I recently wrote about this article by Phyllis Schlafly — and the Illinois Family Institute re-posted it with the new and improved headline above:
By Phyllis Schlafly
Political junkies will remember how former Indiana Gov. Mitch Daniels was being groomed to run for president in 2012 before he made his foolish statement that the next president should “call a truce on the so-called social issues.” Americans do not want a leader who is unable or unwilling to articulate and lead on important social issues.
Four years after the Daniels misstep, many have failed to learn that lesson. The New York Times has proclaimed the “libertarian moment” has arrived, by which they seem to mean libertarian ideas about marriage and the family.
We hear people say the libertarian view is to “get the government out of marriage.” But where did that slogan come from? There is simply no basis for that notion in the works of classic libertarian writers.
As a Harvard graduate student, I was present for what could be considered the beginning of libertarian thought in America. It was the first American speech by Friedrich Hayek following the worldwide success of “The Road to Serfdom,” which had been read by millions of Americans through its publication in the Reader’s Digest.
The thesis of Hayek’s great book is that government efforts to redistribute the benefits and burdens of economic activity inevitably involve a loss of individual freedoms, which could lead to a totalitarian state, as happened in Germany and Russia. Now, 70 years later, Hayek’s basic idea is part of most Republican stump speeches and forms the basis for Republicans’ adamant opposition to Obamacare.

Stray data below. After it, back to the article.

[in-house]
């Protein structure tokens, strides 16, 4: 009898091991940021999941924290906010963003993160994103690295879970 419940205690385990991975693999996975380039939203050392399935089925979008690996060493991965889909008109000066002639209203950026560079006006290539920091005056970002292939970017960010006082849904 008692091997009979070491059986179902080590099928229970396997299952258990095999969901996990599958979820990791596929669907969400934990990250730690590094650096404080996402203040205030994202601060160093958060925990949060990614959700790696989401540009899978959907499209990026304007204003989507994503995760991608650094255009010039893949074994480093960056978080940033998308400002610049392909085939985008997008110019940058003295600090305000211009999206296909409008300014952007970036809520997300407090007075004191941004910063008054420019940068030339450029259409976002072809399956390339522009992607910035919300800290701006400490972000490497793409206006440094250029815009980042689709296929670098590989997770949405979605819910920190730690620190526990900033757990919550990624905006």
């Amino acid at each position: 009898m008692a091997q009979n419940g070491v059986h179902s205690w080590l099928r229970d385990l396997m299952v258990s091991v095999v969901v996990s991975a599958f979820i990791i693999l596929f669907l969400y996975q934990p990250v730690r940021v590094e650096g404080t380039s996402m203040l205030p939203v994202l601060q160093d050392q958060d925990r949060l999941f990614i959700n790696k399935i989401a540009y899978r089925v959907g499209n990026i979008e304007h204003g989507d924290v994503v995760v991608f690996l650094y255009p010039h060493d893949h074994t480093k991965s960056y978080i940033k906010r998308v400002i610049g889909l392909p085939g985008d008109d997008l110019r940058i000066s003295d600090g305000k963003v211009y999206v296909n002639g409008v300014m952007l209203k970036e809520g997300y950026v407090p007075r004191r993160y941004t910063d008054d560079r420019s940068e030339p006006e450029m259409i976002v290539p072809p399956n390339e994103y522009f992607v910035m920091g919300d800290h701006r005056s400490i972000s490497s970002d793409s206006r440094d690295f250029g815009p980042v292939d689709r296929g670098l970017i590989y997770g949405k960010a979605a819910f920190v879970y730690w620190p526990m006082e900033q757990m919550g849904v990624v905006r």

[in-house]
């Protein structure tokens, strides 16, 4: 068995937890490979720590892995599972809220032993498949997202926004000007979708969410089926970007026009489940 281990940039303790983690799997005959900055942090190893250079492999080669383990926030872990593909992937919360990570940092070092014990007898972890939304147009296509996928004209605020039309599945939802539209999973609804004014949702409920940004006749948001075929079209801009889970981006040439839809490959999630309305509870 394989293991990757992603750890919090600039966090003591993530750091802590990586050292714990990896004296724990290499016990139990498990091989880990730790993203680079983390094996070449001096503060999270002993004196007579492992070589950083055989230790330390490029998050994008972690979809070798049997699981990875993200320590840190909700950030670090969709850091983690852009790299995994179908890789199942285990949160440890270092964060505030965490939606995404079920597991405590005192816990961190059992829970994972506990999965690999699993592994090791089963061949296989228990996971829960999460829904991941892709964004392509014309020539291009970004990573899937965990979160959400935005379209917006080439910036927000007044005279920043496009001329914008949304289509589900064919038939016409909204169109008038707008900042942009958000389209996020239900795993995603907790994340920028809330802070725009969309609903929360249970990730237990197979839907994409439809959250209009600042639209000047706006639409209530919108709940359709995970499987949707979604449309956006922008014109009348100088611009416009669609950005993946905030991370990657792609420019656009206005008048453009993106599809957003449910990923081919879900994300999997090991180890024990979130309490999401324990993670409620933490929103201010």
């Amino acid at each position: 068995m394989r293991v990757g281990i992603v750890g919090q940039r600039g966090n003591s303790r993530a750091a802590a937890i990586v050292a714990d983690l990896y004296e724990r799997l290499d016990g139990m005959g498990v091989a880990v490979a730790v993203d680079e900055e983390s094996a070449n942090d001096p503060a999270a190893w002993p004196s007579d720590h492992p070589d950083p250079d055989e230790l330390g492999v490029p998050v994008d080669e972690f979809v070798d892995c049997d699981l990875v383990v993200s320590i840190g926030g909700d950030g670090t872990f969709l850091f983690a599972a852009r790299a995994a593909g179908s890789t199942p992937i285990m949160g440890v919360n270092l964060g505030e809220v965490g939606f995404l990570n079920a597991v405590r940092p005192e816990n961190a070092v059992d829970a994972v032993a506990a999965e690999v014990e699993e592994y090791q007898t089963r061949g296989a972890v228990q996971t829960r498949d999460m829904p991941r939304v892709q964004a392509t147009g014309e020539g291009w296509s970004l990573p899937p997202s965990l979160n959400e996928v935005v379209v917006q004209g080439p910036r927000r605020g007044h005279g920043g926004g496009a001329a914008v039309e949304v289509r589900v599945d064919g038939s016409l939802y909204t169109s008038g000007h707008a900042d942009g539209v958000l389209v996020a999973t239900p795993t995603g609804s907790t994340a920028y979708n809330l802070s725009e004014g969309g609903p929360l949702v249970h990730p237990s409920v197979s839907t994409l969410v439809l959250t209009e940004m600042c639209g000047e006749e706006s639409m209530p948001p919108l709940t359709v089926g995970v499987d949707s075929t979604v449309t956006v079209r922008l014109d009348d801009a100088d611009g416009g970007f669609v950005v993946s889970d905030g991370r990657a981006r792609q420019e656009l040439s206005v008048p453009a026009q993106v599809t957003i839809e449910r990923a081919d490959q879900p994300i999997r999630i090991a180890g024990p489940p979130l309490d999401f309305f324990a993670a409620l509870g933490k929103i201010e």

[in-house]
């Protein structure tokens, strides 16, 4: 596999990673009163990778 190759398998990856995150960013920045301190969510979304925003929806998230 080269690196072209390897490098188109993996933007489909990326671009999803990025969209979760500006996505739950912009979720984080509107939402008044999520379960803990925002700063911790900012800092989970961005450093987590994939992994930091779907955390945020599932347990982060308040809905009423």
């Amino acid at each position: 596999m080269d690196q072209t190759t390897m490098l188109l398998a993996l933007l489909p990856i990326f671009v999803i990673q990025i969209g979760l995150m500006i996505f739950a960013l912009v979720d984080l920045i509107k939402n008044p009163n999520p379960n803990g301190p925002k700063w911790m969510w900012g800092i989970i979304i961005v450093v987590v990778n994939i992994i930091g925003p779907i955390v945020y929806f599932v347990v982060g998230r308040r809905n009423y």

But nothing in “The Road to Serfdom,” or in any of Hayek’s later works or those of his fellow Austrian economist Ludwig von Mises, questioned the value or necessity of civil marriage in a free society. There is nothing to suggest that regulation of marriage was somehow inconsistent with individual freedom.
Mises’ American disciple, the radical libertarian Murray N. Rothbard, once famously proposed selling off lighthouses to private owners who would then be supported by voluntary contributions from passing ships. Rothbard wanted to privatize nearly everything, but he never suggested privatizing marriage.
Another influential libertarian was the Russian-born novelist Ayn Rand, whose novels depict a titanic struggle between the creative geniuses who need maximum freedom to produce, versus the “looters” and “second-handers” who try to regulate them and share their wealth. Ayn Rand attacked Christianity and other conventional beliefs, but never questioned the value and necessity of civil marriage defined by law.
If nothing in Hayek, Mises, Rothbard or Rand supports the abolition, redefinition, or privatization of marriage, then where did those ideas come from? The answer is that they came from writers on the left — most significantly, from the Communist Manifesto written by Karl Marx and published in 1848.
Read more: Illinois Family Institute